Us is another thrilling exploration of the past and oppression this country is still too afraid to bring up. Peele wants us to talk, and…
Real science fiction is about ideas, which means that real science fiction is rarely seen on movie screens, a commercially minded canvas that's more at ease with sensation and spectacle. What you more often get from movies is something that could be called "science fiction-flavored product"—a work that has a few of the superficial trappings of the genre, such as futuristic production design and somewhat satirical or sociological observations about humanity, but that eventually abandons its pretense for fear of alienating or boring the audience and gives way to more conventional action or horror trappings, forgetting about whatever made it seem unusual to begin with.
"Ex Machina," the directorial debut by novelist and screenwriter Alex Garland ("28 Days Later," "Sunshine"), is a rare and welcome exception to that norm. It starts out as an ominous thriller about a young programmer (Domhnall Gleeson) orbiting a charismatic Dr. Frankenstein-type (Oscar Isaac) and slowly learning that the scientist's zeal to create artificial intelligence has a troubling, even sickening personal agenda. But even as the revelations pile up and the screws tighten and you start to sense that terror and violence are inevitable, the movie never loses grip on what it's about; this is a rare commercial film in which every scene, sequence, composition and line deepens the screenplay's themes—which means that when the bloody ending arrives, it seems less predictable than inevitable and right, as in myths, legends and Bible stories.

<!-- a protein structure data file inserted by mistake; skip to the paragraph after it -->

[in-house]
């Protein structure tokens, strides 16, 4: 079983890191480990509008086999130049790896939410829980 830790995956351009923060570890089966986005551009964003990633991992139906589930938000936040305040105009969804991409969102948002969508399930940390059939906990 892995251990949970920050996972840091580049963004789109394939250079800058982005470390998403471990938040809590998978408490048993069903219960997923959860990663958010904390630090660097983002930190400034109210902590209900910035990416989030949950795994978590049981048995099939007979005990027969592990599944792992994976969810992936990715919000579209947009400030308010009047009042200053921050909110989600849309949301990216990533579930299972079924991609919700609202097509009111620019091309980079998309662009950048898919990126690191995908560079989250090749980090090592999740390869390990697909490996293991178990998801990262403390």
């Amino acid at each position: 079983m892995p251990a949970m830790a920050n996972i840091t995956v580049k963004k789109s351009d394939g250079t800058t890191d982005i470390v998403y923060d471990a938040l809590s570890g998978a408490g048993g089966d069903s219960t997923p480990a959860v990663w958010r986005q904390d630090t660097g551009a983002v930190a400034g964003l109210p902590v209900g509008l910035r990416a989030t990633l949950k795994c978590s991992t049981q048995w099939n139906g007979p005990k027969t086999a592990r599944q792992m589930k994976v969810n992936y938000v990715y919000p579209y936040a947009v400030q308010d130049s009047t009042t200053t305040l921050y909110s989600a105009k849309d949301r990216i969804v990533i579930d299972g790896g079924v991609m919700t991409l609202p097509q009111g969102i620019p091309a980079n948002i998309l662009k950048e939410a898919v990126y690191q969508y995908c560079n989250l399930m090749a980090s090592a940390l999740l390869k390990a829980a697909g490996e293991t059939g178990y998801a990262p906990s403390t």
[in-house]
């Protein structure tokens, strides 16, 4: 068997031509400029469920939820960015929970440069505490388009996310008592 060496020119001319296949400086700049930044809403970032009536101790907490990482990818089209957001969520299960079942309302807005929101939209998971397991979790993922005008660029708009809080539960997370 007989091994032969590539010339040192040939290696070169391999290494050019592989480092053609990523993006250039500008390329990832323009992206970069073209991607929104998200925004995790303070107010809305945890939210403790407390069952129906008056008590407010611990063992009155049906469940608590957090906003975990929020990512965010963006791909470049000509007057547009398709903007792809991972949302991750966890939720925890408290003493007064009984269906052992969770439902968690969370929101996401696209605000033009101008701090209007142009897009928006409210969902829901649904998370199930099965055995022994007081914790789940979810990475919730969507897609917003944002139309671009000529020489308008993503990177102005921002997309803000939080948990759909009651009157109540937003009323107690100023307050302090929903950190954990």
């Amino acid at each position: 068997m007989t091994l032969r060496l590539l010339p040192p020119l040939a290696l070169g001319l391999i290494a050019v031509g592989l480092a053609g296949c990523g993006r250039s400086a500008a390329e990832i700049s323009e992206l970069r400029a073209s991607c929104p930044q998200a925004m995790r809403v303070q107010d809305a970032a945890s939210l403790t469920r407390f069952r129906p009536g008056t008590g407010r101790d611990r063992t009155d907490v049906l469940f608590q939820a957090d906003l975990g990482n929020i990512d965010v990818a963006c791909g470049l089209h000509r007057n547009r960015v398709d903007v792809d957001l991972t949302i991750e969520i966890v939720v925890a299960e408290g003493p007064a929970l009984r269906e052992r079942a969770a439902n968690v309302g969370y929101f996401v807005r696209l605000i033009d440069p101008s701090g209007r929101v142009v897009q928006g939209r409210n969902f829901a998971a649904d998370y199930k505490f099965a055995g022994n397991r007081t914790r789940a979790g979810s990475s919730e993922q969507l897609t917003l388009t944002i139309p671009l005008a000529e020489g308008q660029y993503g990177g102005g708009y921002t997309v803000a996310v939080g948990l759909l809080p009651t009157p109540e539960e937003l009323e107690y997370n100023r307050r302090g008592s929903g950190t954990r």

The scientist, Isaac's Nathan, has brought the programmer Caleb (Gleason) to his remote home/laboratory in the forested mountains and assigned Caleb to interact with a prototype of a "female" robot, Ava (Alicia Vikander), to determine if she truly has self-awareness or it's just an incredible simulation. The story is emotionally and geographically intimate, at times suffocating, unfolding in and around Nathan's stronghold. This modernist bunker with swingin' bachelor trappings is sealed off from the outside world. Many of its rooms are off-limits to Caleb's restricted key card. The story is circumscribed with the same kind of precision. Caleb's conversations with Ava are presented as discrete narrative sections, titled like chapters in a book (though the claustrophobic setting will inevitably remind viewers of another classic of shut-in psychodrama, Stanley Kubrick's film of "The Shining"). These sections are interspersed with scenes between Caleb, Nathan, and Nathan's girlfriend (maybe concubine) Kyoko (Sonoya Mizono), a nearly mute, fragile-seeming woman who hovers near the two men in a ghostly fashion.